Jeter means just as much to baseball as he does to Yankees

Derek Jeter isn't just the face of the Yankees, he's the face of baseball.

Rich Pilling/MLB Photos via Getty Images

Two entities must replace Derek Jeter: the New York Yankees and Major League Baseball.

The Steinbrenners may have the easier job.

The Yankees will have a new shortstop in 2015. Jeter made that official Wednesday, announcing his retirement effective at the end of this season. The Yankees don’t have an obvious heir in the farm system, but rest assured that Brian Cashman will identify a successor — through free agency, trade or promotion — at some point in the next 14 months.

From that standpoint, the timing isn’t bad. Hanley Ramirez, Asdrubal Cabrera, J.J. Hardy, and Jed Lowrie will be free agents next winter. Their agents probably mentioned to them Wednesday that, with the Yankees entering the marketplace, this might not be the best time to sign an extension. (Yet on the very day Jeter announced his retirement, Ramirez told the Los Angeles Times that he intends to be "a Dodger for life." We’€™ll see.)

Troy Tulowitzki, the three-time All-Star who was quasi-available via trade over the winter, would make for the best narrative. (And you know how we in the sports media love narratives.) Tulowitzki wears No. 2 as a tribute to Jeter. He has the superstar ability (when healthy) and requisite swagger for the unenviable task of replacing Jeter. But he’s under contract through 2020, and the Rockies need him to replace their own retired standard-bearer, Todd Helton.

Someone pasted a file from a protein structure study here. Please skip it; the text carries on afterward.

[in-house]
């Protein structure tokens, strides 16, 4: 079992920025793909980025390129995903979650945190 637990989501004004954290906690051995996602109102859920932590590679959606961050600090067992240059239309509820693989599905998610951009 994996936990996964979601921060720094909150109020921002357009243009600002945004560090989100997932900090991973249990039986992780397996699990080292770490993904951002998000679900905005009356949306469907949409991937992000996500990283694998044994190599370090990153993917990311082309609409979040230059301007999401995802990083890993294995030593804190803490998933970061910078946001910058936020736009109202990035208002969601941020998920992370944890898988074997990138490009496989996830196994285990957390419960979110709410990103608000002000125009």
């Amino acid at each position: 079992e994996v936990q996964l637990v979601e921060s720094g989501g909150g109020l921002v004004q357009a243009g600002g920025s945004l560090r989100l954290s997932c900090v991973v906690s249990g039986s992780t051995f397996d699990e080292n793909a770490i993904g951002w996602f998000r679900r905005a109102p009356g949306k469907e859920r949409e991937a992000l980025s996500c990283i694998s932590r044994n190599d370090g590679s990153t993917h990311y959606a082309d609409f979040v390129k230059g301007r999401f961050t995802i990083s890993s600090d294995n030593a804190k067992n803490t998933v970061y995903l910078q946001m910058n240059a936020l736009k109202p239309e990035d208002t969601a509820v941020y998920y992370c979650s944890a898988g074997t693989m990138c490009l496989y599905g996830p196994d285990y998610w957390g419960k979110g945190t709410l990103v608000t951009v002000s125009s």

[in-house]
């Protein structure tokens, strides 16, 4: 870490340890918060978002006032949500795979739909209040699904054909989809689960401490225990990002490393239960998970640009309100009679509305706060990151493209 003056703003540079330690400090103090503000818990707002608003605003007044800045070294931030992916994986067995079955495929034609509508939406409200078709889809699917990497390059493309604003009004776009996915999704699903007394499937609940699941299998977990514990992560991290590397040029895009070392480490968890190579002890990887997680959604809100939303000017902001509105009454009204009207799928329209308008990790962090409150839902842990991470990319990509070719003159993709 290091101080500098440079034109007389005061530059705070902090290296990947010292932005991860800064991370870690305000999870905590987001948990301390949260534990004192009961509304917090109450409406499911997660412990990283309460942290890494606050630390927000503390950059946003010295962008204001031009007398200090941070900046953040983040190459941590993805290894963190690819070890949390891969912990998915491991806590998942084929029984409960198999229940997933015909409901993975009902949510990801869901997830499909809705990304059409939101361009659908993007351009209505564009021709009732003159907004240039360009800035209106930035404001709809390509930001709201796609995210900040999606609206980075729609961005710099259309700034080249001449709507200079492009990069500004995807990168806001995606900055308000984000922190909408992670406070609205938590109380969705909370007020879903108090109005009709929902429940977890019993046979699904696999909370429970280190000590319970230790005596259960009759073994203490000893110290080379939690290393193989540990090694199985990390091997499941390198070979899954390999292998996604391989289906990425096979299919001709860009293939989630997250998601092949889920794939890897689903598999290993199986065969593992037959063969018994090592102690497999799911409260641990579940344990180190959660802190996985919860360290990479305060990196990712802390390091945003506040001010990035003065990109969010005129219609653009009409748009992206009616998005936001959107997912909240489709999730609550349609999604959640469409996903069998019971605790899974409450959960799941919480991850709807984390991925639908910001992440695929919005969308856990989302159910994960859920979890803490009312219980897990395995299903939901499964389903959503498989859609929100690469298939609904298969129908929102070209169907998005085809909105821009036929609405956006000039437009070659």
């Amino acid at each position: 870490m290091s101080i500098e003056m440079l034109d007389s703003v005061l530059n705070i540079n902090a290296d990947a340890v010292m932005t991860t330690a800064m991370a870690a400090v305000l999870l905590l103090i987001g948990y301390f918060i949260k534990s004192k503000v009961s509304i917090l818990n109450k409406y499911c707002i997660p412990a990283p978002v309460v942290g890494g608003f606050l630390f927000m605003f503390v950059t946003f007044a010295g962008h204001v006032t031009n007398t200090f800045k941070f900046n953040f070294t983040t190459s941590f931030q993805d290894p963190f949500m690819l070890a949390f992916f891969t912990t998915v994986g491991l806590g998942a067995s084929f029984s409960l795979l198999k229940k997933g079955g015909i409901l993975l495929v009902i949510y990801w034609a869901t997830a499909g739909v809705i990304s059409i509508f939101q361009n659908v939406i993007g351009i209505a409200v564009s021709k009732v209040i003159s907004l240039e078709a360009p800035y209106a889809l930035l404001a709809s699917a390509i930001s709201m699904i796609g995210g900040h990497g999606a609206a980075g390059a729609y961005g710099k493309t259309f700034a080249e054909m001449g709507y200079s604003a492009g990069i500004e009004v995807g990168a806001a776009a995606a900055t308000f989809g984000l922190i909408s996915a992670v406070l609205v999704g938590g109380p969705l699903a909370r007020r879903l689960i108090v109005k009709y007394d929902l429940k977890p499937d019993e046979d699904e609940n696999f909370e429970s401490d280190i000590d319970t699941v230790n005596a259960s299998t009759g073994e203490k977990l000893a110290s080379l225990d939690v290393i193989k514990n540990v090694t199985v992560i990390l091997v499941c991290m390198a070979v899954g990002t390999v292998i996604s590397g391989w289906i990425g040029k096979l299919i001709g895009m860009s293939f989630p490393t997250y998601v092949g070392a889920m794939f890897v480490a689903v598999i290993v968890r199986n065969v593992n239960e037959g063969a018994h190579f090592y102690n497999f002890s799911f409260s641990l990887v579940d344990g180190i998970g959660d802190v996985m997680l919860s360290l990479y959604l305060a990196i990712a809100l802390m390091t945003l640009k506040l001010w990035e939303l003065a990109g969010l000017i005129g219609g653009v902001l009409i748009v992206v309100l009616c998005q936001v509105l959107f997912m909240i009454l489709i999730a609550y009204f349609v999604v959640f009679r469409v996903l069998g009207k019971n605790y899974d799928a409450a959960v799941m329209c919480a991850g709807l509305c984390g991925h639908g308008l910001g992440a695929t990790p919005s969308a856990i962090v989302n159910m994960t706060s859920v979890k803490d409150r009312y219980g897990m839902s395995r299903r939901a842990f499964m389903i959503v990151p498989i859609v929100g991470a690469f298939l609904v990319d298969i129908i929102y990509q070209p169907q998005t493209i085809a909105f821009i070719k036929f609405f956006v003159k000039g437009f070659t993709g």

So, it may not be Tulo. But it will be someone. Joe Girardi will not mourn Jeter’s retirement by fielding an eight-man team in 2015. He can’t. There are rules about that.

DEREK JETER

The tougher question: Who will succeed Jeter in his other job — as The Face of Baseball?

Even the most obsessive Red Sox fans who jeered Jeeeee-taaaaah with irrational hatred during the tormented years before 2004 would have to agree: Jeter has been baseball’s most consistent winner and greatest ambassador for the past two decades. Such rarefied status within the sport will be remembered more enduringly than the final number of hits marked on his Cooperstown plaque.

In the wake of Jeter’s announcement, the debate raged on Twitter and through radio airwaves: What was the all-time best Jeter play? The cutoff flip in Oakland? The "Mr. November" home run off Byung-Hyun Kim? The headfirst dive into the box seats during an epic 2004 win over the Red Sox? The storybook 3,000th hit into the left-field stands at Yankee Stadium? Or, as Tyler Kepner of the New York Times contends, the first-pitch home run in Game 4 of the 2000 World Series at Shea Stadium?

The mere existence of that discussion validates Jeter’s mystique. For how many other active players would we be able to have a similar conversation? Are there any? The preceding paragraph included only the barest details of those moments, yet I’m willing to wager the basic descriptions were sufficient to conjure vivid memories — even among non-Yankees fans. 

That wouldn’t be the case for Miguel Cabrera, or Mike Trout, or Bryce Harper, or Manny Machado, or Clayton Kershaw, or Justin Verlander, or Andrew McCutchen, or Paul Goldschmidt, or Albert Pujols, or Josh Hamilton. Could a few Astros fans debate Cabrera’s top five moments? Could a group of Royals fans do the same for Hamilton? No. And no. Jeter has been the most-watched player in modern baseball history. The runner-up is about as close as I would have been to the Olympic gold medalist in biathlon.